Google is giving site owners the ability to customize how their content is previewed in search results.
By default, Google has always generated search snippets according to the users’ queries and what types of devices they’re using.
However, there was previously no room for customization – it was only possible to allow a textual snippet or not allow one.
Now, Google is introducing multiple methods that allow for more fine-grained configuration of the preview content shown for web pages.
These methods include using robots meta tags as well as a brand new type of HTML attribute. Here’s more information about each of these methods.
Configuring Search Snippets With Robots Meta Tags
Content shown in search snippet previews can now be configured using robots meta tags.
The following robots meta tags can be added to an HTML page’s, or specified via the x-robots-tag HTTP header:
- “nosnippet” – This is an existing option to specify that you don’t want any textual snippet shown for a page.
- “max-snippet:[number]” (NEW) – Specify a maximum text-length, in characters, of a snippet for your page.
- “max-video-preview:[number]” (NEW) – Specify a maximum duration in seconds of an animated video preview.
- “max-image-preview:[setting]” (NEW) – Specify a maximum size of image preview to be shown for images on this page, using either “none”, “standard”, or “large”.
The above robots meta tags can also be combined, for example:
<meta name=”robots” content=”max-snippet:50, max-image-preview:large”>
New data-nosnippet HTML attribute
Google is introducing an all-new way to limit which part of a page can be shown as a preview in search results.
The new “data-nosnippet” HTML attribute on span, div, and section elements can prevent specific parts of an HTML page from being shown within the textual snippet in search results.
In other words – if you want to prevent Google from giving away too much of your content in search results, this is the method you want to use.
Here’s an example:
<p><span data-nosnippet>Harry Houdini</span> is undoubtedly the most famous magician ever to live.</p>
In this example, if someone were searching for a query like “most famous magician,” the HTML attribute would prevent Google from giving away the answer (Harry Houdini) in search results.
What SEOs and Site Owners Need to Know
Here’s a rundown of need-to-know information regarding these changes.
No changes to search rankings
This update will only affect how snippets are displayed in search results. Google confirms these settings will have no impact on search rankings.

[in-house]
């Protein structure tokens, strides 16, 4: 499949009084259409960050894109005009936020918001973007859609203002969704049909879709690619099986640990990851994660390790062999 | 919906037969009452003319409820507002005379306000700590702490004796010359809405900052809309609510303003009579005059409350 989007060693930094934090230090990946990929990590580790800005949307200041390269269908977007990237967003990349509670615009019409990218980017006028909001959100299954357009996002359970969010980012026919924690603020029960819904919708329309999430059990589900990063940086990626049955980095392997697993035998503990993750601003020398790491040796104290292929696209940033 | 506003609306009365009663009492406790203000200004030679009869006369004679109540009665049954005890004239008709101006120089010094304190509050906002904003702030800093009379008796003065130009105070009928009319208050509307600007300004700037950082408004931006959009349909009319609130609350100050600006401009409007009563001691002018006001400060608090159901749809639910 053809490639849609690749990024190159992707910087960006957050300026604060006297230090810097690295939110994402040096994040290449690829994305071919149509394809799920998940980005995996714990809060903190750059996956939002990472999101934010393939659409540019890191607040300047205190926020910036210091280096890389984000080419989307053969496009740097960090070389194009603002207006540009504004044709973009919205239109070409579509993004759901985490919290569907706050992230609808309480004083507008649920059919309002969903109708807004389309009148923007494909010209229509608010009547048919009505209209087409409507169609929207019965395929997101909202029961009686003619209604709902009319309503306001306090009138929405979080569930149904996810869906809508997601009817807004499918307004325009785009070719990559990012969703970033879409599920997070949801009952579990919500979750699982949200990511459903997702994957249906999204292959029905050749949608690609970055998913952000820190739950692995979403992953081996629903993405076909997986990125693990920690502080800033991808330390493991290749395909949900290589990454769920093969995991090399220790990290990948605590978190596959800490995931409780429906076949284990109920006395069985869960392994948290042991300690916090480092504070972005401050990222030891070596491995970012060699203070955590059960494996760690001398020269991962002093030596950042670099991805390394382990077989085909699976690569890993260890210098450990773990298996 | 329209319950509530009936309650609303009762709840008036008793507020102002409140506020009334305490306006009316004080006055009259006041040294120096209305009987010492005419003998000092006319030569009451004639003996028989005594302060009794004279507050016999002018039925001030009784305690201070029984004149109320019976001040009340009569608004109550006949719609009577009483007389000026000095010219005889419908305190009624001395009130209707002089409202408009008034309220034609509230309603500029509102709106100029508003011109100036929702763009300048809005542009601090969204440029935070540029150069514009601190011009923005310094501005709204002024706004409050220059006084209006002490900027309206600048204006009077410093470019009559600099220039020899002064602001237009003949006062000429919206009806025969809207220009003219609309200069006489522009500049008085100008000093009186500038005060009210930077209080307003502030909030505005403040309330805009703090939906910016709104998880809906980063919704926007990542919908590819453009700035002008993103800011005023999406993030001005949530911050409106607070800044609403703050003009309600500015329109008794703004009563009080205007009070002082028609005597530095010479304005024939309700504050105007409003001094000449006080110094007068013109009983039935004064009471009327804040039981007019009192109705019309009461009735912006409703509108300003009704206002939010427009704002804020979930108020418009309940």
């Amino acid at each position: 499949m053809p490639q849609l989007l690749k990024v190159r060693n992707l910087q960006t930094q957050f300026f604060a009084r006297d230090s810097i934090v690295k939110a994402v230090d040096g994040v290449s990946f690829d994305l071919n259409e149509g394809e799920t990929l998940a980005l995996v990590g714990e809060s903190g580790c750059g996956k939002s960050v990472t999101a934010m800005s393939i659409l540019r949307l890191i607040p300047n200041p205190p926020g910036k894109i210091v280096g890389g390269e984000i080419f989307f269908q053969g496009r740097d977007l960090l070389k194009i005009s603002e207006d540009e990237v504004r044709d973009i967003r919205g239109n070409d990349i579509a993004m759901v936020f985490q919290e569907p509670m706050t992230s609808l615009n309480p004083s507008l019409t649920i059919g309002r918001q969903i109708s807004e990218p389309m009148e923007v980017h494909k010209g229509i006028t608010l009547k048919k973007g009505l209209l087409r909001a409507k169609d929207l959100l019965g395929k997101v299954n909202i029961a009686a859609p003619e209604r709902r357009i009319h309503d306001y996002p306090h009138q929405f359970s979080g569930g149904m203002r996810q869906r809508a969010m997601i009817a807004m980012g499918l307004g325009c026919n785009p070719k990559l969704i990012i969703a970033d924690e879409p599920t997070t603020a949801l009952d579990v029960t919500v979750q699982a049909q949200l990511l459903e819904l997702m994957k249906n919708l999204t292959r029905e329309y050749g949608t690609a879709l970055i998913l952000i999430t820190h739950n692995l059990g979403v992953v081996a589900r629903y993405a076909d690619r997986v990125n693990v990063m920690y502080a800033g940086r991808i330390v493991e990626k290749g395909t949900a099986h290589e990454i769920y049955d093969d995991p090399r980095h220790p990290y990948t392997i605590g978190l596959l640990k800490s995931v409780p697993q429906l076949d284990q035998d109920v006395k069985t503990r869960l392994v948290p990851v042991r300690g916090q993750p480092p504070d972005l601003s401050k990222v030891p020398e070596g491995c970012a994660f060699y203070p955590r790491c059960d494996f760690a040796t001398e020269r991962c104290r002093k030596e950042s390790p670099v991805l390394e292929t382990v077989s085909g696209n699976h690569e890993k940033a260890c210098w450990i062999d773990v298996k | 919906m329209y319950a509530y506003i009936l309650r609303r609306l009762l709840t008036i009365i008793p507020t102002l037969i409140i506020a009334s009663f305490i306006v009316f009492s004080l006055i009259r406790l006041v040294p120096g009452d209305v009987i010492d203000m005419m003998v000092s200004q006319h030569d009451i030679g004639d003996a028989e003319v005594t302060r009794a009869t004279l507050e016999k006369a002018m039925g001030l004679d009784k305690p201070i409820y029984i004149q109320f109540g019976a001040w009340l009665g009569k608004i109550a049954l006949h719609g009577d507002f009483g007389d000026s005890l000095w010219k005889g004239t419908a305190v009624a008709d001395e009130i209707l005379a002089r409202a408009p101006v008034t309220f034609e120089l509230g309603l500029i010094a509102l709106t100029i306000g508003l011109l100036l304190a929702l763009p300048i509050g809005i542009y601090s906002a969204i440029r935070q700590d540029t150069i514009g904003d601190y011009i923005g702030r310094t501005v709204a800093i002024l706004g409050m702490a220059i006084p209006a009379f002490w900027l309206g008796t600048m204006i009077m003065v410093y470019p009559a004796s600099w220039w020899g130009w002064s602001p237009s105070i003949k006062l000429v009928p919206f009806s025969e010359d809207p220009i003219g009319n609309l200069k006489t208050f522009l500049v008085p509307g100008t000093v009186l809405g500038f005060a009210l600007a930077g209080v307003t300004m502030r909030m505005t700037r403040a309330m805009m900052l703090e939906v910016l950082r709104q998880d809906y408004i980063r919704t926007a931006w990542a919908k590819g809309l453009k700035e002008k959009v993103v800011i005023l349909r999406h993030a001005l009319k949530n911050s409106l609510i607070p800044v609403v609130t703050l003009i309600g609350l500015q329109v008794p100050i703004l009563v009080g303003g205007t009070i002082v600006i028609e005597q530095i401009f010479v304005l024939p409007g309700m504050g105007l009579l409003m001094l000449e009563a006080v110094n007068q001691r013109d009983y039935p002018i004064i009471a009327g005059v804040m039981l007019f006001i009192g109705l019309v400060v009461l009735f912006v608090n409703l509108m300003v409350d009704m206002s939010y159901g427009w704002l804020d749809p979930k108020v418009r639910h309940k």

Depending on how a site owner chooses to configure these settings there may be an impact on CTR, which could then impact traffic. But that is not related to search rankings.
When do these changes come into effect?
Preview settings for robots meta tags will become effective in mid-to-late October 2019. It may take a week for the global rollout to be complete once it starts.
The data-nosnippet HTML attribute will be effective later this year. No specific timeframe was provided for that particular setting.
Will these new changes affect how rich results are displayed?
Content in structured data that is eligible for display as a rich result will not be affected by any of these new settings.
Site owners already have control over content displayed in rich results by what they choose to include include in the structured data itself.
How will these changes affect featured snippets?
Featured snippets depend on the availability of preview content. So if you limit the preview content too heavily it may no longer be eligible to be displayed as a featured snippet, although it could still be displayed as a regular snippet.
The minimum number of characters required for a featured snippet varies by language, which is why Google cannot provide an exact max-snippets length to ensure eligibility.
Can site owners experiment with snippet length?
Site owners can absolutely adjust these settings at any time. For example – if you specify a max-snippet length and later decide you’d rather display a longer snippet in search results, you can simply change the HTML attribute.
Google notes that these new methods of configuring search snippet previews will operate the same as other results displayed globally. If the settings are changed, then your new preferences will be displayed in search results the next time Google recrawls the page.
Google will 100% follow these settings
These new settings will not be treated as hints or suggestions. Google will fully abide by the site owners preferences as specified in the robots meta tags and/or HTML attribute.
No difference between desktop and mobile settings
Preview preferences will be applied to both mobile and desktop search results. If a site has separate mobile and desktop versions then the same markup should be used on both.
Some last notes
These options are available to site owners now, but the changes will not be reflected in search results until mid-to-late October at the earliest.
For more information, see Google’s developer documentation on meta tags.
read more at https://www.searchenginejournal.com by Matt Southern